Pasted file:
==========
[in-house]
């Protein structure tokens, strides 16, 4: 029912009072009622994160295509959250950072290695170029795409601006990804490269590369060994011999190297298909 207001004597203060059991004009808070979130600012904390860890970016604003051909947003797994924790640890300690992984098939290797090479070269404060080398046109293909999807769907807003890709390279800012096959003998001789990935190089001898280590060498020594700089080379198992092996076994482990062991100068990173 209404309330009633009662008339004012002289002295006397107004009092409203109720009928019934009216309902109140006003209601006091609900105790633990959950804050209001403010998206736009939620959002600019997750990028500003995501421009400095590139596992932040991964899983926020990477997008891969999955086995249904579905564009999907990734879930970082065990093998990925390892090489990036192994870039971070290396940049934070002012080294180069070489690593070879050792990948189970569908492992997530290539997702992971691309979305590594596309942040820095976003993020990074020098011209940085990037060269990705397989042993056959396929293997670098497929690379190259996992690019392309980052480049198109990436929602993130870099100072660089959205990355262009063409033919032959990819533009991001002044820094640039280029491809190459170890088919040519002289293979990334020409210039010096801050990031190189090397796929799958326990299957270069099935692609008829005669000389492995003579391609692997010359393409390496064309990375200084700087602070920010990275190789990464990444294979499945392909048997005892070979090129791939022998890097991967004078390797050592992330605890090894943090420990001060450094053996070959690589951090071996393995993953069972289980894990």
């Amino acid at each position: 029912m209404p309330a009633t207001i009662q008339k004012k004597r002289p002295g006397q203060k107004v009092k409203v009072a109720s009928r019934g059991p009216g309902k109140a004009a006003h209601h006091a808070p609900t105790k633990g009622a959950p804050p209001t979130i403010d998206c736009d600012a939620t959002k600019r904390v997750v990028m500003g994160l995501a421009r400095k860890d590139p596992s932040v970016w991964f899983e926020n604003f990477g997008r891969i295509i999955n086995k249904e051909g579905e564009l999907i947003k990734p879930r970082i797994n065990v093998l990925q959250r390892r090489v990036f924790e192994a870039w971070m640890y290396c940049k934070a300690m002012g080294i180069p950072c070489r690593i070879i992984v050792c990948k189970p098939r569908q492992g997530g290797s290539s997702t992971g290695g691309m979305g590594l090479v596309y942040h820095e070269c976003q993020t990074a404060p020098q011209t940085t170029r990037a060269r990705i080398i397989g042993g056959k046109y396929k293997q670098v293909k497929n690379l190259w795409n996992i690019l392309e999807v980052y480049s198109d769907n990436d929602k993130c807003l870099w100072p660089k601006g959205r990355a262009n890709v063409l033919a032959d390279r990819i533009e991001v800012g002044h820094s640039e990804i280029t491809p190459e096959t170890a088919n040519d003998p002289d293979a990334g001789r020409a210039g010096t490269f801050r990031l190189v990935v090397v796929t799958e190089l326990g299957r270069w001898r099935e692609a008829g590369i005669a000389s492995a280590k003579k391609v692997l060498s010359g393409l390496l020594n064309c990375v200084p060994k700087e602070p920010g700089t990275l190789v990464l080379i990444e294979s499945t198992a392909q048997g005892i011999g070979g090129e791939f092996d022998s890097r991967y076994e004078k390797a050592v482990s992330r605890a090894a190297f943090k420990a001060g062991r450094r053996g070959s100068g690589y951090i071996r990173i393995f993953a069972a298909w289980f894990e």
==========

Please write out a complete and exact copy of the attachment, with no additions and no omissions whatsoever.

[in-house]
């Protein structure tokens, strides 16, 4: 029912009072009622994160295509959250950072290695170029795409601006990804490269590369060994011999190297298909 207001004597203060059991004009808070979130600012904390860890970016604003051909947003797994924790640890300690992984098939290797090479070269404060080398046109293909999807769907807003890709390279800012096959003998001789990935190089001898280590060498020594700089080379198992092996076994482990062991100068990173 209404309330009633009662008339004012002289002295006397107004009092409203109720009928019934009216309902109140006003209601006091609900105790633990959950804050209001403010998206736009939620959002600019997750990028500003995501421009400095590139596992932040991964899983926020990477997008891969999955086995249904579905564009999907990734879930970082065990093998990925390892090489990036192994870039971070290396940049934070002012080294180069070489690593070879050792990948189970569908492992997530290539997702992971691309979305590594596309942040820095976003993020990074020098011209940085990037060269990705397989042993056959396929293997670098497929690379190259996992690019392309980052480049198109990436929602993130870099100072660089959205990355262009063409033919032959990819533009991001002044820094640039280029491809190459170890088919040519002289293979990334020409210039010096801050990031190189090397796929799958326990299957270069099935692609008829005669000389492995003579391609692997010359393409390496064309990375200084700087602070920010990275190789990464990444294979499945392909048997005892070979090129791939022998890097991967004078390797050592992330605890090894943090420990001060450094053996070959690589951090071996393995993953069972289980894990």
């Amino acid at each position: 029912m209404p309330a009633t207001i009662q008339k004012k004597r002289p002295g006397q203060k107004v009092k409203v009072a109720s009928r019934g059991p009216g309902k109140a004009a006003h209601h006091a808070p609900t105790k633990g009622a959950p804050p209001t979130i403010d998206c736009d600012a939620t959002k600019r904390v997750v990028m500003g994160l995501a421009r400095k860890d590139p596992s932040v970016w991964f899983e926020n604003f990477g997008r891969i295509i999955n086995k249904e051909g579905e564009l999907i947003k990734p879930r970082i797994n065990v093998l990925q959250r390892r090489v990036f924790e192994a870039w971070m640890y290396c940049k934070a300690m002012g080294i180069p950072c070489r690593i070879i992984v050792c990948k189970p098939r569908q492992g997530g290797s290539s997702t992971g290695g691309m979305g590594l090479v596309y942040h820095e070269c976003q993020t990074a404060p020098q011209t940085t170029r990037a060269r990705i080398i397989g042993g056959k046109y396929k293997q670098v293909k497929n690379l190259w795409n996992i690019l392309e999807v980052y480049s198109d769907n990436d929602k993130c807003l870099w100072p660089k601006g959205r990355a262009n890709v063409l033919a032959d390279r990819i533009e991001v800012g002044h820094s640039e990804i280029t491809p190459e096959t170890a088919n040519d003998p002289d293979a990334g001789r020409a210039g010096t490269f801050r990031l190189v990935v090397v796929t799958e190089l326990g299957r270069w001898r099935e692609a008829g590369i005669a000389s492995a280590k003579k391609v692997l060498s010359g393409l390496l020594n064309c990375v200084p060994k700087e602070p920010g700089t990275l190789v990464l080379i990444e294979s499945t198992a392909q048997g005892i011999g070979g090129e791939f092996d022998s890097r991967y076994e004078k390797a050592v482990s992330r605890a090894a190297f943090k420990a001060g062991r450094r053996g070959s100068g690589y951090i071996r990173i393995f993953a069972a298909w289980f894990e």